Environmentalist doctor goes hi-tech

Andries Heyns doing strength training for firearms handling during the anti-poaching course. Picture: MINERVA XANA PHOTOGRAPHY

Andries Heyns, who jokingly calls himself “your friendly neighbourhood anti-poacher”, has returned from a five-week anti-poaching course in Touwsrivier and at the Amakhala Game Reserve just outside Port Elizabeth.

Echo readers were first introduced to this gung-ho volunteer in April when Andries – or Dr Heyns, to give his brains their due – was using crowd funding to raise money to go on the course.

We told you all about his Muizenberg background and Muizenberg teacher parents, his cum laude graduation, his studying French on the side, his volunteering for wildfires and animals, and his engineering expertise (“Mui-zenberg doc crosses border to save rhinos,” Echo April 6).

The course, which includes firearms training, is run by the Tac Trac Combat Tracking initiative, an NGO which was formed to counteract growing threats to Africa’s wildlife.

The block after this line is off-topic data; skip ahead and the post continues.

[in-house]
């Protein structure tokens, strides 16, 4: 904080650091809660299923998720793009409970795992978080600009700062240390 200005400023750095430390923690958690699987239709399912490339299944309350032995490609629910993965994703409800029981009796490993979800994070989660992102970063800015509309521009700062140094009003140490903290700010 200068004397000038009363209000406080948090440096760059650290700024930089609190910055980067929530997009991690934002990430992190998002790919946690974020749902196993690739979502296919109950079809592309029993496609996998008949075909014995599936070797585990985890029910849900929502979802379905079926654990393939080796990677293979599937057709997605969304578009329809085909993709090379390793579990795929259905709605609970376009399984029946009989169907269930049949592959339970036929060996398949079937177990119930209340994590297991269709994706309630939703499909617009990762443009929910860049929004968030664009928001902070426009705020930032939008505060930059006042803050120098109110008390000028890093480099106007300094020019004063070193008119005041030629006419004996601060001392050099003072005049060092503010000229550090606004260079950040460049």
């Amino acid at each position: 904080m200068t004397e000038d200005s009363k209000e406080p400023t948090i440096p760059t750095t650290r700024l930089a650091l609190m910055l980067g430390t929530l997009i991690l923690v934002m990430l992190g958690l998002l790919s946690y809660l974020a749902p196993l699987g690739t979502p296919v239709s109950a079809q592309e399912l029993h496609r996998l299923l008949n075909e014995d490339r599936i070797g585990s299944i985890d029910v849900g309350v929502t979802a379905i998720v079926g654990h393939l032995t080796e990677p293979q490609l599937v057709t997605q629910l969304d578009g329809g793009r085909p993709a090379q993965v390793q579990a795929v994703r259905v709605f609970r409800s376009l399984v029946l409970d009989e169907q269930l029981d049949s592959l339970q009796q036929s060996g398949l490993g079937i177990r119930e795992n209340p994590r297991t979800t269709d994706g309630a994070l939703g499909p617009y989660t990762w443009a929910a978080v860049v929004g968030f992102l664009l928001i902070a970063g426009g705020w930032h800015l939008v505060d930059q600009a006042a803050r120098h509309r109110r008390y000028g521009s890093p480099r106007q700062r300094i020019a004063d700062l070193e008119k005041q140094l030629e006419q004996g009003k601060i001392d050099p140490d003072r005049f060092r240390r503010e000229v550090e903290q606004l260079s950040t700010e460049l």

Brimming with enthusiasm and 6kg lighter, Andries says the course was worth the hard work, little sleep and cold nights.

He and the other participants camped in the reserve with nothing but thorn bushes between them and the wildlife – elephants, rhinos and lions included.

“The best part of the course, though, was all the really good friends I made, who made the tough training, intense fatigue and the extremely cold night patrols (6pm to 6am) bearable, and I was able to laugh during even the most uncomfortable and miserable of times.

“There was a guy from the navy, a firearms instructor, a chopper pilot, guys who work at reserves and many other interesting characters. I will also definitely work alongside some of them in the future for research collaboration and actual patrols,” he said.

Andries has also received funding approval to do postdoctoral research at Pretoria University’s electronic warfare department, which he hopes he will be able to apply to his anti-poaching work.

In mid-July, Andries will leave for the Central African Republic to work as a hospital logistics manager for Doctors Without Borders.

“The situation is very tense there at the moment since they are in a civil war – so while I’m very excited to do something vital for the good of others, as well as experience a new, unique country, I’m also quite anxious,” he said.

* To find out more about the anti-poaching course, see www. tactrac.co.za You can also follow Andries on Twitter at @ranger andries